It turns out, those surprisingly strong kid kicks are the chart-topping reason why participants (76 percent) wake during the night. Tossing and turning is a close second, which wakes up about 75 percent of people who share their bed with children. Other reasons include children sneaking onto their side of the bed (71 percent), stealing blankets (60 percent), and talking in their sleep (48 percent).

The things children do that people are most likely to sleep through include snoring (33 percent), sweating (25 percent), drooling (23 percent), sleepwalking (21 percent), and farting (16 percent).

Sleep Soundly, America

Whether you sleep alone or with a partner, child, or pet, a comfortable mattress is an important part of getting a good night’s rest. Amerisleep can help you find the perfect mattress to accommodate all your sleeping habits and needs. Visit us online today.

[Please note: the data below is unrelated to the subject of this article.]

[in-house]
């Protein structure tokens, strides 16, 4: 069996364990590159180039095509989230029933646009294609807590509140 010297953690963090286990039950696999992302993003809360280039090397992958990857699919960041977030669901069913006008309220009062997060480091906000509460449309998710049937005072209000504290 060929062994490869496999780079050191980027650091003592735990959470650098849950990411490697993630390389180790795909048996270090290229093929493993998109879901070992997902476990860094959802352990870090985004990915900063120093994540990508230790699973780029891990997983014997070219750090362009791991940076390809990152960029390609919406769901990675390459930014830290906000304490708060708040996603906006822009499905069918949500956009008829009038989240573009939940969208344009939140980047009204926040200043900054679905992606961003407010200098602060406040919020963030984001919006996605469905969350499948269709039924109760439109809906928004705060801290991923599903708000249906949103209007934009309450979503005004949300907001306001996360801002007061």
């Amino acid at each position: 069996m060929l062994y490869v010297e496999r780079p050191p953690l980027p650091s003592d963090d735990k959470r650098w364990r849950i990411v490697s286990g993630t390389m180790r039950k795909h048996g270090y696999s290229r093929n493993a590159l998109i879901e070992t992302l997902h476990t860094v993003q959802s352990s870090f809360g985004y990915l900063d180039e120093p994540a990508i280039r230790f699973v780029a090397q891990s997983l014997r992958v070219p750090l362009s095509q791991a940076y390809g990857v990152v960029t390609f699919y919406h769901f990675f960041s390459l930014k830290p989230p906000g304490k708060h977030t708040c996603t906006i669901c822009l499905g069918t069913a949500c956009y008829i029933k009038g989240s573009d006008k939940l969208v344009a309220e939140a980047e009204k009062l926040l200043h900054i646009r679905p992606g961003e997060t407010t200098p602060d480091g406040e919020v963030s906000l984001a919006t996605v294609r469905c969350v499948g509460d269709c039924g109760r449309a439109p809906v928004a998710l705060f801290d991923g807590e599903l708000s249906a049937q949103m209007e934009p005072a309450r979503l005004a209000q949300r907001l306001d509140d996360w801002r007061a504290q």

We gathered one month of Fitbit data from 30 people. 10 people slept alone, 10 people with a partner, and 10 people with a pet. Additionally, we surveyed 2,000 people in the U.S.

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Rest easy knowing that we grant permission for you to share the images found here in your publication. Just don’t sleep through the alarm: We request that you link back to this page to give the authors proper credit.

About the author

McKenzie Hyde is a Certified Sleep Science Coach and a full-time writer focused on sleep health and the mattress industry. She currently writes articles on a variety of topics, ranging from sleep hygiene to the newest trends in the mattress and bedding industry. Just some of the topics she has covered include best sleep practices for students, the consequences of going without sleep, and choosing the right bed if you suffer from back pain. McKenzie Hyde holds a Master of Arts degree from Utah State University where she studied literature and writing. While there, she taught argumentative writing and wrote a variety of articles and analyses for literary and academic journals.